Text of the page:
If you must process data, whether it’s in the EU or in the US, then you must meet specific requirements, including having someone named as a Data Protection Officer (DPO). You’ll also have to arrange a workflow dedicated to removing data when it’s no longer needed, and this can get especially complex because part of this is making sure you can remove the personal information of anyone who asks to be forgotten. Frankly, that’s another reason to think twice about storing information about people from the EU.
If you really have to do business in the EU, then you probably should think about having a presence there rather than just a cloud account with a server or business-grade file sharing service in Europe. You may want to engage a company to handle your affairs in Europe or you may want to open an office, since staffing GDPR experts and consultants will be easier on that side of the pond not to mention that simply doing European business in a post-GDPR world will be inherently easier in Europe than anywhere else.
If you open an office, then your employees in Europe also need to have their information handled according to GDPR rules. While you can have employee records held in the US, you’ll need to follow the rules, including not holding any information that isn’t strictly necessary for an employee to do his or her job. You’ll also need to get permission from the employee to store personal information (perhaps so he or she can get paid), but your DPO will need to evaluate all data stored to be sure it’s something that’s required. For example, you can’t ask for their photograph unless there’s a reason, and then you have to give a very specific justification as to how it will be used. And the employee must be allowed to decline with no repercussions.
Now for the complicated part: The IT department must be able to determine where the protected data is located at all times, where it goes while you’re using it, where it’s stored, and how it’s protected. Just to say it’s on your cloud server in Ireland isn’t enough; your folks will have to know how it gets to that server, what happens to it when it’s used, and how it’s protected—in detail. Your best bet is to hire experts to do this for you, at least the initial mappings and selection of management tools that will maintain that information. A DPO and support staff will eventually be required, but in the short term, most businesses would do well to at least engage a consultant who has verifiable expertise.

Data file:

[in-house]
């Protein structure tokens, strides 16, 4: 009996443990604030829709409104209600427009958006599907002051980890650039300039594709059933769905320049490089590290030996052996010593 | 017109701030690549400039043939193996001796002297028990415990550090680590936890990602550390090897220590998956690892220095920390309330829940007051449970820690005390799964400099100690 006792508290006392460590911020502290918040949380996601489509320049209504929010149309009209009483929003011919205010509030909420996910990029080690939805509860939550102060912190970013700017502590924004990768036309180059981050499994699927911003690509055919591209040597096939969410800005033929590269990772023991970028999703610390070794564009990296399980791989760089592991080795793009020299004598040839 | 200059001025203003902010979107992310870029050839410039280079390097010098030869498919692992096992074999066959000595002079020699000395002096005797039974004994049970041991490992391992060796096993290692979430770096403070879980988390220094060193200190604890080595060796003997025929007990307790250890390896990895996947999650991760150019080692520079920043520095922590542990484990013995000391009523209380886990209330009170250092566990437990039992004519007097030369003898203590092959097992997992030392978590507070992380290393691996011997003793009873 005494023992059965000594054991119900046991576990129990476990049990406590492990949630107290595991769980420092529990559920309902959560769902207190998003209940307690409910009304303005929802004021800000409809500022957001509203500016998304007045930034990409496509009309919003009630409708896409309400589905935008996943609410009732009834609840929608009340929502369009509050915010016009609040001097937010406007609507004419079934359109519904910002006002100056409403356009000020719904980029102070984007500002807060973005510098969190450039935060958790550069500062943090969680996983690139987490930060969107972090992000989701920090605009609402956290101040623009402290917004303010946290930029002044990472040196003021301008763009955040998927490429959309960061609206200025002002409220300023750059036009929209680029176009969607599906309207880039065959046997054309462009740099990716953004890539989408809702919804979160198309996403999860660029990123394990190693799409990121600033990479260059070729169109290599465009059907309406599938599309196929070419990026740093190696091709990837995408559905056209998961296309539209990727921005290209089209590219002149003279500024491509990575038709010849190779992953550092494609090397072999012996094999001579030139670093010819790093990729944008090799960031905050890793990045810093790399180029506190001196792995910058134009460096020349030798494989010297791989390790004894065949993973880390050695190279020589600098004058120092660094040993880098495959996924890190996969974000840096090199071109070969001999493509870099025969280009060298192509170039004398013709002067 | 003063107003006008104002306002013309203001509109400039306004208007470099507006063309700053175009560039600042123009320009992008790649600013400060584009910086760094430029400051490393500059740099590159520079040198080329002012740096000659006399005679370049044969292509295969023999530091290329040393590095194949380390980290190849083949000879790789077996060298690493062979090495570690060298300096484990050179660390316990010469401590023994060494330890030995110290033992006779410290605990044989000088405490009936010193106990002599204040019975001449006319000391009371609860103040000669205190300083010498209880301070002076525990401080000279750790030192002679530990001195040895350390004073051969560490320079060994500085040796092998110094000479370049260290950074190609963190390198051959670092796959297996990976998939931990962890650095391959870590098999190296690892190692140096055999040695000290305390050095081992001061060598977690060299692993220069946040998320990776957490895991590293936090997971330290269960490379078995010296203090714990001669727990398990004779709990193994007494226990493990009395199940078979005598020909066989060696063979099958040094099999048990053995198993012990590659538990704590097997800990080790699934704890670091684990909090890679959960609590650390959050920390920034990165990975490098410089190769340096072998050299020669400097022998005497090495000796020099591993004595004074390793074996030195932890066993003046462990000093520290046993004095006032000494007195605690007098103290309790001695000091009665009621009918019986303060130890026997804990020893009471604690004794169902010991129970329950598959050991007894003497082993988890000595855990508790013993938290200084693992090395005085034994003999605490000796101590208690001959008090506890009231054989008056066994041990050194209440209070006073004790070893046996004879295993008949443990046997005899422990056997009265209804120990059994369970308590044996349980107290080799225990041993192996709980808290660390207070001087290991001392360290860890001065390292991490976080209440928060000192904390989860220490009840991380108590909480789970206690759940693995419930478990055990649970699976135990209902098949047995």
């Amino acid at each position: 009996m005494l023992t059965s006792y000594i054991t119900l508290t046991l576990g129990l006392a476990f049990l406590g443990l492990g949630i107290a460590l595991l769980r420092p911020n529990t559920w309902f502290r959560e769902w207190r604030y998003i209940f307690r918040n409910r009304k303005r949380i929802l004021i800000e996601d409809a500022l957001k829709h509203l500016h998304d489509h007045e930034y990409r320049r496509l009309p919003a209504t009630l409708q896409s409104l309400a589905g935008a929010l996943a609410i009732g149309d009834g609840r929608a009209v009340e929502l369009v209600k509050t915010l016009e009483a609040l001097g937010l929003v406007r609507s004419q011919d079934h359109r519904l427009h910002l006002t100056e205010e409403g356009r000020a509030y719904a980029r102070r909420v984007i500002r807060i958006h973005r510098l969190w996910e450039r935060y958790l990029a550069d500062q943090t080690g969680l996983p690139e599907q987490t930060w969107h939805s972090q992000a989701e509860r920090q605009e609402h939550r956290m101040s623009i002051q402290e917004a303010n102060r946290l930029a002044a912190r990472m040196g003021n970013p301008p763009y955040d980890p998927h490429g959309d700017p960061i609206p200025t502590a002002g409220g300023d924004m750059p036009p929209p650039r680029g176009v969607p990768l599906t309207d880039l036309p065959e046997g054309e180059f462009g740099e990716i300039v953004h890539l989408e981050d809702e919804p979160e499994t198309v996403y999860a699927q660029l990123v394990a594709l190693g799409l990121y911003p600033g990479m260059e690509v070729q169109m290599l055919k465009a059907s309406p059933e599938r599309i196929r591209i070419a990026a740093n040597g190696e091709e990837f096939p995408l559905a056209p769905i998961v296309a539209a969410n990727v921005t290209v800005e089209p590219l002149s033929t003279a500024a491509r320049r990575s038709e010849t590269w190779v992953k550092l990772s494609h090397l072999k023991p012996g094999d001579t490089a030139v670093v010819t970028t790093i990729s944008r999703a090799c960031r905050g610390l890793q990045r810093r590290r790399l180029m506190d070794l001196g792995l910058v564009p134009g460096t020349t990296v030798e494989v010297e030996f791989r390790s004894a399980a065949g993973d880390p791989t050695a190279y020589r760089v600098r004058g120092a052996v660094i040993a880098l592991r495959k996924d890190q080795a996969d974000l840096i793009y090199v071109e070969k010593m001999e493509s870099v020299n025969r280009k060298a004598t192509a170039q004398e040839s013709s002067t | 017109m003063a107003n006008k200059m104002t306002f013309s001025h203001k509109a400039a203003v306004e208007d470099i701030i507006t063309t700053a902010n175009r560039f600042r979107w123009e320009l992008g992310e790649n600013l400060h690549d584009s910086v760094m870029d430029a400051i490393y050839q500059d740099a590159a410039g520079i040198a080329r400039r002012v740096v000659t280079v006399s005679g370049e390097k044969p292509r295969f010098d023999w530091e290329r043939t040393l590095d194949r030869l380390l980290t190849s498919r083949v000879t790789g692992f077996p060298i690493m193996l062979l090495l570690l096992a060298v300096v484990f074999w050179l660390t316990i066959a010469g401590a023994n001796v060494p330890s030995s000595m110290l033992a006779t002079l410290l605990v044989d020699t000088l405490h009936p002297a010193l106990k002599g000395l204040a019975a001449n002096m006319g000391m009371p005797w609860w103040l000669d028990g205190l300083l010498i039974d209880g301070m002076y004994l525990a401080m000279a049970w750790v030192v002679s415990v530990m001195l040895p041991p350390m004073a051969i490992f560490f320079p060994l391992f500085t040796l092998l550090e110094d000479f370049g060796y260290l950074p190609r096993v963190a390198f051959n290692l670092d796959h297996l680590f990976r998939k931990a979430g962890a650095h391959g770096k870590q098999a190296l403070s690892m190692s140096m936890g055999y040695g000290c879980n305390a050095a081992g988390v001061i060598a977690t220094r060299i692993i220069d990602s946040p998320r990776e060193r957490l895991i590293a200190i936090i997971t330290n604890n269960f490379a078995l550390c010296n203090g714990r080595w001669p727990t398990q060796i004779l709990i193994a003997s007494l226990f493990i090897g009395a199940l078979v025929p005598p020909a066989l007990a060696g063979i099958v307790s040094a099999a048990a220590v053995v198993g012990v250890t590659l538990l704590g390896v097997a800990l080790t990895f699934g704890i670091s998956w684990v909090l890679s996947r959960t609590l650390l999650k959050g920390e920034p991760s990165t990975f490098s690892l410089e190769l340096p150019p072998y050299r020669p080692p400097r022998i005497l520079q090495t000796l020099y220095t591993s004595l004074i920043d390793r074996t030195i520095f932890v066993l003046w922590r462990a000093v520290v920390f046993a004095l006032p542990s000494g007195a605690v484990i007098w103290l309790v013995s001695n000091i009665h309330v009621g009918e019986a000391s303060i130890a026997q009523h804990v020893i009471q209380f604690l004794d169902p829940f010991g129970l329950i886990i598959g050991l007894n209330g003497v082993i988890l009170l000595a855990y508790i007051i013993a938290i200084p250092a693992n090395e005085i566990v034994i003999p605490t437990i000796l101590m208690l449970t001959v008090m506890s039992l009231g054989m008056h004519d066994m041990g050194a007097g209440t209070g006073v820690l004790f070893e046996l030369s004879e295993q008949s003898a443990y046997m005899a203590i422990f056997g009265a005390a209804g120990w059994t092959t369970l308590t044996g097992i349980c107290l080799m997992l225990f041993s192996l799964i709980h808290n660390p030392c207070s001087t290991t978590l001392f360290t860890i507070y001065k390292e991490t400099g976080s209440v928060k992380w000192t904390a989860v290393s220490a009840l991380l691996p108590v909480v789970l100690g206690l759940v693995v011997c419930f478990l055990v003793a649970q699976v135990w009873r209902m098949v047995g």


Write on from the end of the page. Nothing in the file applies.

For the Procrastinators
Of course, not to put too fine a point on it, but you should have done all of this already. Still, the realities of day-to-day business being what they are, chances are that many of you reading this haven’t. So now that the date is basically upon you, start by at least knowing where your data is. And if it’s not where it’s supposed to be, then see point number 1 above until you have figured it out.
While you’re doing this, it’s a good idea to post a consent form before anyone can access the part of your website that asks for personal information. Sagara Gunathunge, Vice President of the Apache Web Services project and Director at WSO2(Opens in a new window), offers some freely available examples of consent forms(Opens in a new window) for a variety of purposes. But remember that you have to keep track of who fills out those forms so you can show a direct link to the information you’ve collected and whether it’s stored in the EU or elsewhere. Be sure to make it clearly worded, precise, and say exactly what is happening to the information you’re collecting. Yes, it’s a pain in the neck. But the other choice is option 1.
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Source By https://www.pcmag.com/news/gdpr-is-1-day-away-do-you-know-where-your-data-is